Indian American poet Raena Shirali’s first book, GILT, is forthcoming in 2017 with YesYes Books, and her poems have appeared or are forthcoming in Blackbird, Crazyhorse, Four Way Review, Indiana Review, Muzzle Magazine, Ninth Letter, and many more. She received her MFA from The Ohio State University. Her honors include a 2016 Pushcart Prize, the 2016 Cosmonauts Avenue Prize, recognition as a finalist for the 2016 Tupelo Quarterly Poetry Prize, the 2014 Gulf Coast Poetry Prize, recognition as a finalist for the 2014 Ruth Lilly Fellowship, and a “Discovery” / Boston Review Poetry Prize in 2013. She will be the Spring 2017 Philip Roth Resident at the Stadler Center for Poetry at Bucknell University, and currently serves as a poetry reader for Muzzle Magazine.


David Winter wrote the chapbook Safe House (Thrush Press, 2013), and is currently working on a full-length manuscript entitled Archived Light, which has been a semi-finalist for the Crab Orchard Series in Poetry First Book Award and a finalist for the May Swenson Poetry Award. From 2010-2012 David led creative writing workshops with NYC non-profits in locations such as the LGBT Community Center, the 14th Street Y, Riker’s Island, and PS 279. More recently, he has received an MFA from The Ohio State University, a 2016 Individual Excellence Award from the Ohio Arts Council, and a 2016-18 Stadler Fellowship from Bucknell University. David’s poems appear in publications such as The Baffler, Day One, Four Way Review, Muzzle, Ninth Letter, The Offing, and For Some Time Now: Performance Poets of New York City.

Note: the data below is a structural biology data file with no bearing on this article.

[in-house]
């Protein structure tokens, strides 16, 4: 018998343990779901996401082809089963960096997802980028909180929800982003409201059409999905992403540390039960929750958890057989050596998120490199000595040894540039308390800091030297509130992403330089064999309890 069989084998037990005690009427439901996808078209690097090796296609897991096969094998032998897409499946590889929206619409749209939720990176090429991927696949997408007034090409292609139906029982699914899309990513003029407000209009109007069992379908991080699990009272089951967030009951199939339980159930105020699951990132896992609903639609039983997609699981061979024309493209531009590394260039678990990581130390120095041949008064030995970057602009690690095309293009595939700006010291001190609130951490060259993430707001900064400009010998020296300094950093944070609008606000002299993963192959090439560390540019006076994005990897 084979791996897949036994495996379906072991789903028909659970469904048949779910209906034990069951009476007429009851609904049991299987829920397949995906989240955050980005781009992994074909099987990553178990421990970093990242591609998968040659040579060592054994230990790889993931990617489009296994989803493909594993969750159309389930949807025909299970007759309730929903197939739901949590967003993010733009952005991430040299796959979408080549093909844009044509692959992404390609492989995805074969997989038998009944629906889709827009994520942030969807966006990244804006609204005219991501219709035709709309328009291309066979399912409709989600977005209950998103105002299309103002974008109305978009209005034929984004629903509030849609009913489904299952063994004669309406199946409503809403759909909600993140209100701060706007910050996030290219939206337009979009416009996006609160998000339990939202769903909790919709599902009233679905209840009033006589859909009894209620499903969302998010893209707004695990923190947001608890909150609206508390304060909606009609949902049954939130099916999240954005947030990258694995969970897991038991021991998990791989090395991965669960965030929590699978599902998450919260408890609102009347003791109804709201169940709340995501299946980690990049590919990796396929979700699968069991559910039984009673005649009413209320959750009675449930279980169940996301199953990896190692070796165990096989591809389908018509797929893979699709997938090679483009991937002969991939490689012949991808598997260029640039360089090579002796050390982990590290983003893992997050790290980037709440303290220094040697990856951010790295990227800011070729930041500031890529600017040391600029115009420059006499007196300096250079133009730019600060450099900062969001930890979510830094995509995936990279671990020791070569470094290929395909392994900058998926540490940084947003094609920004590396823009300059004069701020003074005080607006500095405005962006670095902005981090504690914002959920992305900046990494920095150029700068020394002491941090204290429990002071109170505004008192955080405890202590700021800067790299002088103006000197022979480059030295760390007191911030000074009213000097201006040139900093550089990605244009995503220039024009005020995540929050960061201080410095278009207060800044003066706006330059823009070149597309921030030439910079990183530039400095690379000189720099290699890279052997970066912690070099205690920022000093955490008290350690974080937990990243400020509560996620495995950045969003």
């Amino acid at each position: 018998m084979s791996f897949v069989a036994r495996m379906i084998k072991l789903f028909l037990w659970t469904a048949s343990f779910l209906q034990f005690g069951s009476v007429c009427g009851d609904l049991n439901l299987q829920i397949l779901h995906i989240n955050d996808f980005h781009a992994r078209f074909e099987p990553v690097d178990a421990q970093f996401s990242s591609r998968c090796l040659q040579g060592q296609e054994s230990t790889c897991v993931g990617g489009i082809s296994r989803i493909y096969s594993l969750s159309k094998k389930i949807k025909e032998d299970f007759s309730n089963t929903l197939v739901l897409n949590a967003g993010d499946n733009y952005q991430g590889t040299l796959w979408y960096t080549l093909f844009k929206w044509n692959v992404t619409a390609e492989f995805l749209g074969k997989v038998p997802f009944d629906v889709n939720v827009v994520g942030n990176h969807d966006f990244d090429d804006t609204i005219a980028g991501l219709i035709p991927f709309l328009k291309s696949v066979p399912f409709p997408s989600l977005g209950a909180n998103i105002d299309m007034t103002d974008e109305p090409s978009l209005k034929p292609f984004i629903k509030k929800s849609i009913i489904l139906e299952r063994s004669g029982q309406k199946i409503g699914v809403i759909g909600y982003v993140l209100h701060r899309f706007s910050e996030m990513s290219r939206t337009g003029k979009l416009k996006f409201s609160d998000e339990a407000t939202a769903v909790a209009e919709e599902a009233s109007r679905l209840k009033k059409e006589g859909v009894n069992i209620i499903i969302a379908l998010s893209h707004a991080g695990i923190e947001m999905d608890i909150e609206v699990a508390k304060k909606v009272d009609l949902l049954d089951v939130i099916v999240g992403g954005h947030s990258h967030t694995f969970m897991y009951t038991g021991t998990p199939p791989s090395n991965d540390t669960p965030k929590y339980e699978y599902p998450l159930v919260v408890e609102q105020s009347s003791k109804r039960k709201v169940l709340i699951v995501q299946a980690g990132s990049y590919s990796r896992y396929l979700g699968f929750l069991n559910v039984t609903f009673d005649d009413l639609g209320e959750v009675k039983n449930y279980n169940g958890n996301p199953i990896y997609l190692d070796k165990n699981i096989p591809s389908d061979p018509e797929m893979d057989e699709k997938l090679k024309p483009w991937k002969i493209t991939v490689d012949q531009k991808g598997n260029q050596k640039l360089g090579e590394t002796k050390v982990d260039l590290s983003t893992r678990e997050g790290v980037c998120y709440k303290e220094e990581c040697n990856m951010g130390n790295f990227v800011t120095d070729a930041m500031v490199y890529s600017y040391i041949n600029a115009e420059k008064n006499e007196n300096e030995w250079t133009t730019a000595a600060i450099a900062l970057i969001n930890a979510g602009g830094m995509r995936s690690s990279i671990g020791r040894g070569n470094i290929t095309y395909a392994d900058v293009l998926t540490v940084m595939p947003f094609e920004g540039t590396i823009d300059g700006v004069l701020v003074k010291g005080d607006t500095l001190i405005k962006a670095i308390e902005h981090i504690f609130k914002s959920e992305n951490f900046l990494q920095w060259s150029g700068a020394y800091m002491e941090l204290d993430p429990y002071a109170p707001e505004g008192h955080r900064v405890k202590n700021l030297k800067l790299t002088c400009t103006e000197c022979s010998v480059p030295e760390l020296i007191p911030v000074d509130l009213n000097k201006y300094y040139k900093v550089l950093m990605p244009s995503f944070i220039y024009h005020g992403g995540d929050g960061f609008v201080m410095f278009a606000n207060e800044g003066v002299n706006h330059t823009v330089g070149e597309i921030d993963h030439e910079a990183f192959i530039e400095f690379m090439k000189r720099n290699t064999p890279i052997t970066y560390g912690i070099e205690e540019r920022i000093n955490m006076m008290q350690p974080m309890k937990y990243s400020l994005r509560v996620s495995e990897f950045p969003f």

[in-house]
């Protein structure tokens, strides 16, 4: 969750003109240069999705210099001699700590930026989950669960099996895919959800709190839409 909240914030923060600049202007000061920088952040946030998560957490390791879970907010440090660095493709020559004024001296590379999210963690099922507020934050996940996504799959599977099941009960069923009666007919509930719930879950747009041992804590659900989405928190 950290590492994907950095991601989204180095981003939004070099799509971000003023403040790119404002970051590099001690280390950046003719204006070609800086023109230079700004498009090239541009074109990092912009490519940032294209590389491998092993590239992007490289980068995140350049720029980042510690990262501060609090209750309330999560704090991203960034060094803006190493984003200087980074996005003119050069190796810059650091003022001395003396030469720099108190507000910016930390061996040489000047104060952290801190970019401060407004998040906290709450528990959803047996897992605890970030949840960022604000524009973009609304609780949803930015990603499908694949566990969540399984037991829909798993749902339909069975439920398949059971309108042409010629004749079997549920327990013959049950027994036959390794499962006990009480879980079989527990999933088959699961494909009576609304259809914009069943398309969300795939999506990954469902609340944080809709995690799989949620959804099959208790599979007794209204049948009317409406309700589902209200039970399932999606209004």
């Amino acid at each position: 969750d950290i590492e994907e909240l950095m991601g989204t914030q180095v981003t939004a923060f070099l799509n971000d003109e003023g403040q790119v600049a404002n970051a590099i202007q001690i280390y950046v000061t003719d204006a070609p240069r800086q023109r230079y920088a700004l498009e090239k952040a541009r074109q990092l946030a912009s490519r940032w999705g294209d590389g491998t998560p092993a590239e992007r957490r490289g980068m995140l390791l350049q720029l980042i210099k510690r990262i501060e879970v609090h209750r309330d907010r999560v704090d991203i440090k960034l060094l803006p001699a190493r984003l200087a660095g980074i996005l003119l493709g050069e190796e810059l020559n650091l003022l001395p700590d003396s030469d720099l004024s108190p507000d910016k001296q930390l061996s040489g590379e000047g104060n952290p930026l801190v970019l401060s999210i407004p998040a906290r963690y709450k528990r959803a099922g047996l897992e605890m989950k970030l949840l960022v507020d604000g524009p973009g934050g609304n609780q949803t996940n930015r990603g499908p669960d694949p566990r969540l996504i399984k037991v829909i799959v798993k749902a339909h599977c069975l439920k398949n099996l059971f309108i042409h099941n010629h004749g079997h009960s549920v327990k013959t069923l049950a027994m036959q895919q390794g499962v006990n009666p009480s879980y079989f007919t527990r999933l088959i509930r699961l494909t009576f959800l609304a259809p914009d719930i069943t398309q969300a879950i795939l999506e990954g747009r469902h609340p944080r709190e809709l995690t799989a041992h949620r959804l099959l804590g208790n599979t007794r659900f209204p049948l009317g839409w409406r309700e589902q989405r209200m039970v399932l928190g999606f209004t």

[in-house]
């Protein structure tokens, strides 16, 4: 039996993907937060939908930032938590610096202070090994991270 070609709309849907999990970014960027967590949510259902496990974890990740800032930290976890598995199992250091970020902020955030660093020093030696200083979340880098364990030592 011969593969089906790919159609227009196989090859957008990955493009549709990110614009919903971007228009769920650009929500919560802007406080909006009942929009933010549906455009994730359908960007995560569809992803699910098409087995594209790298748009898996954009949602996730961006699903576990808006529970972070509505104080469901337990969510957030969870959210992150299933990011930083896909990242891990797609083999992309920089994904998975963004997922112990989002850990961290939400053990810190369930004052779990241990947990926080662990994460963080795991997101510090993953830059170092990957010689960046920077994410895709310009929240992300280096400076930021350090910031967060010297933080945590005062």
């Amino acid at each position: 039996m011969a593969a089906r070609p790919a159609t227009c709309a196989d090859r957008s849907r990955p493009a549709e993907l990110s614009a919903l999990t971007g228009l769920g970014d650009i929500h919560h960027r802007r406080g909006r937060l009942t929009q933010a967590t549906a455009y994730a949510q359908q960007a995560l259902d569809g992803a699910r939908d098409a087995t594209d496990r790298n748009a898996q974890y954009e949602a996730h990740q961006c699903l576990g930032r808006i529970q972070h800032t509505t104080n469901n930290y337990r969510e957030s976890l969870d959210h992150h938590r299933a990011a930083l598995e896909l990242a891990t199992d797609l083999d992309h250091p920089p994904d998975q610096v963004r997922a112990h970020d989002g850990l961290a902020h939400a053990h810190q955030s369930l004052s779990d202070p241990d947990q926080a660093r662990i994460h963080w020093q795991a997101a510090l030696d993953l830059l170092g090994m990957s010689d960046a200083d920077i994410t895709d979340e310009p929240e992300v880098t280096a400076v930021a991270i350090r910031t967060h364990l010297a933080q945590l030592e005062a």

Start: March 14, 2017 6:30 PM
End: March 14, 2017 9:30 PM
Venue: Bureau of General Services—Queer Division @ The Center
Phone: 212 620 7310 ext. 300
208 West 13th Street, Room 210, New York, NY, 10011, United States
Cost: Suggested Donation $3-$10 (all proceeds go to supporting the Bureau and sending USS reps to national events)